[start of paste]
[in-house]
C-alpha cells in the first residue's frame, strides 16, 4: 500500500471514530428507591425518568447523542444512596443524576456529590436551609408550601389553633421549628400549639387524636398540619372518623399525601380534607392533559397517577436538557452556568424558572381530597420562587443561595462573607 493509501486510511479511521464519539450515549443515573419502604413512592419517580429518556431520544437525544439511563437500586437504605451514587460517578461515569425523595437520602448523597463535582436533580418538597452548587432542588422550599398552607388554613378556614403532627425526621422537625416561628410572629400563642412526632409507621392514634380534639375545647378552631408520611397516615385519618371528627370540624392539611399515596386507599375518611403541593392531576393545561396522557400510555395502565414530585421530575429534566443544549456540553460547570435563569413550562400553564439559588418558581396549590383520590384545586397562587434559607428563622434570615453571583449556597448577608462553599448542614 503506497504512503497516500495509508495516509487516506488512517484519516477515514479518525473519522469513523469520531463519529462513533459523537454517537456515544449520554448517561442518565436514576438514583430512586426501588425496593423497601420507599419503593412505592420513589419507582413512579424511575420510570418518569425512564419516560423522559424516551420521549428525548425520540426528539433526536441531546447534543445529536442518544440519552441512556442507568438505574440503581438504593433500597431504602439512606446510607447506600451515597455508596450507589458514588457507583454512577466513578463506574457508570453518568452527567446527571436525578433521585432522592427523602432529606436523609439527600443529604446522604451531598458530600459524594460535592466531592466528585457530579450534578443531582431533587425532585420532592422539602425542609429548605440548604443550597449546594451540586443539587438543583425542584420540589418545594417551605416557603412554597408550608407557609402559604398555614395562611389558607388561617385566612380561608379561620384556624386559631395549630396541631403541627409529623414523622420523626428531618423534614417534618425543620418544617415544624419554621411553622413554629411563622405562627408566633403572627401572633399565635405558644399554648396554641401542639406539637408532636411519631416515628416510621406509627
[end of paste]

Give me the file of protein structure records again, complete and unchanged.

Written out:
[in-house]
C-alpha cells in the first residue's frame, strides 16, 4: 500500500471514530428507591425518568447523542444512596443524576456529590436551609408550601389553633421549628400549639387524636398540619372518623399525601380534607392533559397517577436538557452556568424558572381530597420562587443561595462573607 493509501486510511479511521464519539450515549443515573419502604413512592419517580429518556431520544437525544439511563437500586437504605451514587460517578461515569425523595437520602448523597463535582436533580418538597452548587432542588422550599398552607388554613378556614403532627425526621422537625416561628410572629400563642412526632409507621392514634380534639375545647378552631408520611397516615385519618371528627370540624392539611399515596386507599375518611403541593392531576393545561396522557400510555395502565414530585421530575429534566443544549456540553460547570435563569413550562400553564439559588418558581396549590383520590384545586397562587434559607428563622434570615453571583449556597448577608462553599448542614 503506497504512503497516500495509508495516509487516506488512517484519516477515514479518525473519522469513523469520531463519529462513533459523537454517537456515544449520554448517561442518565436514576438514583430512586426501588425496593423497601420507599419503593412505592420513589419507582413512579424511575420510570418518569425512564419516560423522559424516551420521549428525548425520540426528539433526536441531546447534543445529536442518544440519552441512556442507568438505574440503581438504593433500597431504602439512606446510607447506600451515597455508596450507589458514588457507583454512577466513578463506574457508570453518568452527567446527571436525578433521585432522592427523602432529606436523609439527600443529604446522604451531598458530600459524594460535592466531592466528585457530579450534578443531582431533587425532585420532592422539602425542609429548605440548604443550597449546594451540586443539587438543583425542584420540589418545594417551605416557603412554597408550608407557609402559604398555614395562611389558607388561617385566612380561608379561620384556624386559631395549630396541631403541627409529623414523622420523626428531618423534614417534618425543620418544617415544624419554621411553622413554629411563622405562627408566633403572627401572633399565635405558644399554648396554641401542639406539637408532636411519631416515628416510621406509627